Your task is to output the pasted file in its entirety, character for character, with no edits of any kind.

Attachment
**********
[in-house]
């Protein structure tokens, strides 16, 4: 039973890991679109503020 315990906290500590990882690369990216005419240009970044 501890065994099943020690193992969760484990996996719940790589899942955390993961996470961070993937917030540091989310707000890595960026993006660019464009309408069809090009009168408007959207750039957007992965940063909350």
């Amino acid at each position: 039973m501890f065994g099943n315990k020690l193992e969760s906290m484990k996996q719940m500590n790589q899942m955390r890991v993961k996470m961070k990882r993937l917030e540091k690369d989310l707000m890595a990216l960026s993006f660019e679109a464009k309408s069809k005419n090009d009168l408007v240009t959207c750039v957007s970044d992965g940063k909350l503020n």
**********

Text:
[in-house]
């Protein structure tokens, strides 16, 4: 039973890991679109503020 315990906290500590990882690369990216005419240009970044 501890065994099943020690193992969760484990996996719940790589899942955390993961996470961070993937917030540091989310707000890595960026993006660019464009309408069809090009009168408007959207750039957007992965940063909350």
């Amino acid at each position: 039973m501890f065994g099943n315990k020690l193992e969760s906290m484990k996996q719940m500590n790589q899942m955390r890991v993961k996470m961070k990882r993937l917030e540091k690369d989310l707000m890595a990216l960026s993006f660019e679109a464009k309408s069809k005419n090009d009168l408007v240009t959207c750039v957007s970044d992965g940063k909350l503020n």